Black women who feel they've been victims of racial discrimination are more likely than their peers to develop breast cancer, a large study suggests.
The study, which followed 59,000 African-American women for six years, found that those who reported more incidents of racial discrimination had a higher risk of breast cancer.
The relationship was stronger among women younger than 50, researchers found. This finding is particularly interesting, they note, in light of the fact that, unlike the case with older women, breast cancer is more common among young black women than young white women.
It's possible that racial discrimination plays some role, according to the researchers, led by Dr. Teletia R. Taylor of Howard University in Washington, D.C.
They report their findings in the American Journal of Epidemiology.
Past studies have suggested that over time, perceived racial discrimination can take a toll on a person's health. A possible explanation is that unjust treatment serves as a source of chronic stress, which itself has been linked to poorer physical health.
In the current study, women were asked how often they faced "everyday" discrimination, like receiving poorer service than other people at stores, or feeling that people are "afraid" of them or act superior to them.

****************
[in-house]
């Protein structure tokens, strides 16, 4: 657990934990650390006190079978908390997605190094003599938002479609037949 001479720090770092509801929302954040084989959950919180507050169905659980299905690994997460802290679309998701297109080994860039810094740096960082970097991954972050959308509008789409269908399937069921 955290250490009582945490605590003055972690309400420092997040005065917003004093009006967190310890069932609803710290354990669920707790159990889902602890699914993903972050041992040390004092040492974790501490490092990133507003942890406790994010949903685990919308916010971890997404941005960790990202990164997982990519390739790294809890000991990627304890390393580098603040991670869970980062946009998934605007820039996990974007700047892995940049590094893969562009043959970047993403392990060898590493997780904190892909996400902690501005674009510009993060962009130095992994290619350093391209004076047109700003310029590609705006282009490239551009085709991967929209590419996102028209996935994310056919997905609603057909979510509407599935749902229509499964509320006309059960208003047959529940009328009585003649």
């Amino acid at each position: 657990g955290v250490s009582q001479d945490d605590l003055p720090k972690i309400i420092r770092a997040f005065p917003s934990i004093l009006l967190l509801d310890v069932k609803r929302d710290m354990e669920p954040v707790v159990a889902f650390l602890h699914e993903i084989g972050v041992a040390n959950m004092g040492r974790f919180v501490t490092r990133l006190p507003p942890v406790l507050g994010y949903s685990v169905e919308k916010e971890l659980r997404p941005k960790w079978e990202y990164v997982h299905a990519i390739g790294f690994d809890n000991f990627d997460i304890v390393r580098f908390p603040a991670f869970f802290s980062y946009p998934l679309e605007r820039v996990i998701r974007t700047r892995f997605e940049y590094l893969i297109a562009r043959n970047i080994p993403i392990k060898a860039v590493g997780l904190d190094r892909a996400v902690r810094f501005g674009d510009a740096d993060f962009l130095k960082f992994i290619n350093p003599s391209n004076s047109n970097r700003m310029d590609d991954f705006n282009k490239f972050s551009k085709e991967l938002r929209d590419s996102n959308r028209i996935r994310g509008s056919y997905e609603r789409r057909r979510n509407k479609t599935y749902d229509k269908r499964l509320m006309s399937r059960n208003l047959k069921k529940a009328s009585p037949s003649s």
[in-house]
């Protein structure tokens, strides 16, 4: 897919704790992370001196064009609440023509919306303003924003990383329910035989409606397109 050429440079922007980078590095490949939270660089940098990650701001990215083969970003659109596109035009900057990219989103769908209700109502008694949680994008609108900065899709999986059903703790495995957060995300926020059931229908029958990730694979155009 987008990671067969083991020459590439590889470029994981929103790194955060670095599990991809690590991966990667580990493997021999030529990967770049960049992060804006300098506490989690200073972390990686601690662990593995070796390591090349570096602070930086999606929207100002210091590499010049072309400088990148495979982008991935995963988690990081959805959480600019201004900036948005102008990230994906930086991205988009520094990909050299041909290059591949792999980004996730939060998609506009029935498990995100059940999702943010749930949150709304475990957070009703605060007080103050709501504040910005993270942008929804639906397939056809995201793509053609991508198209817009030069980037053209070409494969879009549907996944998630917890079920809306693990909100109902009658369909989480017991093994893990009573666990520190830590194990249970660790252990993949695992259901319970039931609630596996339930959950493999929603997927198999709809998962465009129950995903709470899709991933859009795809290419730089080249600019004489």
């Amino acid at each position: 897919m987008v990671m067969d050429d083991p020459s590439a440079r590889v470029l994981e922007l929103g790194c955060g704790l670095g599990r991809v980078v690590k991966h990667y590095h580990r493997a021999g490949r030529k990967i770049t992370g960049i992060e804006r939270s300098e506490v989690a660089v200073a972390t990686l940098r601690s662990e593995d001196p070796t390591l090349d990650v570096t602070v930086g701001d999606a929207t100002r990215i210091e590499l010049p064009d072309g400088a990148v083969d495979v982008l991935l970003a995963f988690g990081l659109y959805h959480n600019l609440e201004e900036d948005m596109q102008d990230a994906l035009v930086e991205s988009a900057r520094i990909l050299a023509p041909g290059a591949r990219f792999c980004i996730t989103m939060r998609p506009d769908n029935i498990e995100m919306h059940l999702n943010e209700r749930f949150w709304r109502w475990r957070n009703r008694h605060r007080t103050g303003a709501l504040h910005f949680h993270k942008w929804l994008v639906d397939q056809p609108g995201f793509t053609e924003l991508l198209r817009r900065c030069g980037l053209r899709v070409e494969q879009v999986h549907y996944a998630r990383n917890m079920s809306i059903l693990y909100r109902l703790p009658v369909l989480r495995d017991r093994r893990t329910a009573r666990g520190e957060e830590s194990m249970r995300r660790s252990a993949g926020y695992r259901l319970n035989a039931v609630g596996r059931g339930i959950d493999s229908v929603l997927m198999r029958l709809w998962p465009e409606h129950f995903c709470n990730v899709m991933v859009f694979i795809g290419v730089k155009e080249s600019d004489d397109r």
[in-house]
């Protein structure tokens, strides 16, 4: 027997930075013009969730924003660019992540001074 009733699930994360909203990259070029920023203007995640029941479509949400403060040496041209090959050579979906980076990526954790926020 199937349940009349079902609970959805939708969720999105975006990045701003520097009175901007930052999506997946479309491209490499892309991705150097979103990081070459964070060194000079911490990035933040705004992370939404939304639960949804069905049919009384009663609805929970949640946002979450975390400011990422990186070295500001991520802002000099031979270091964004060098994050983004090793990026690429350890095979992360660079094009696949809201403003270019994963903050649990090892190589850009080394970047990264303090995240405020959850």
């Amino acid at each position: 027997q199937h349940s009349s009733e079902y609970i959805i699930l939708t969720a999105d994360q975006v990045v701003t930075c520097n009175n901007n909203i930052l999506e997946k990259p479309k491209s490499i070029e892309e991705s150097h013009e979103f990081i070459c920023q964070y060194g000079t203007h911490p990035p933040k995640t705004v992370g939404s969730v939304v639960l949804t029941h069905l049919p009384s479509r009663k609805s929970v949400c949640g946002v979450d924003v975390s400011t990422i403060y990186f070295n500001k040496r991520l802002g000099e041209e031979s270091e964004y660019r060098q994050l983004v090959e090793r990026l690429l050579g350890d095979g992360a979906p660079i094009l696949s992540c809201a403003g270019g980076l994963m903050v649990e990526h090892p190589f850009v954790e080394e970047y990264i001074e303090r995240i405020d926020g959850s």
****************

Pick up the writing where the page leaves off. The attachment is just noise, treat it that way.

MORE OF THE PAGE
They were also asked whether they'd ever been treated unjustly on the job, in trying to get housing, or by the police -- all considered examples of "major" discrimination.
Overall, Taylor's team found, women who said they frequently ran up against everyday types of discrimination had a higher risk of developing breast cancer. The same pattern was seen with major discrimination; women who reported on-the-job discrimination, for example, had a 32 percent higher risk of breast cancer than women who reported no such prejudice.
Women who said they'd faced discrimination on the job, in housing and from the police were 48 percent more likely to develop the disease than those who reported no incidents of major discrimination.
More studies, according to Taylor's team, are needed to confirm these findings, and to uncover the reasons for the connection between racism and breast cancer.
SOURCE: American Journal of Epidemiology, July 1, 2007.
First of all, how can this study be legitimate if they only studied black women? I know, according to civil rights "leaders" like Al Sharpton and Jesse Jackson, black people are the only ones who are victims of racism. But what about racism against Hispanics? Asians? Native Americans? Middle-Easterns? Or -- dare I say it -- whites?!
Second, I love the hypocrisy at work here -- racial discrimination builds up over time, causing higher instances of breast cancer, but there were higher instances of breast cancer in the younger women, under 50 -- not the older. But... I thought... it was racial discrimination building up over time! So, therefore, shouldn't older women have higher instances of breast cancer?
But, well, that wouldn't work because older women already have higher instances of breast cancer.
As they say, more studies are needed. Your taxpayer dollars at work, folks!!
Hat Tip: Moonbattery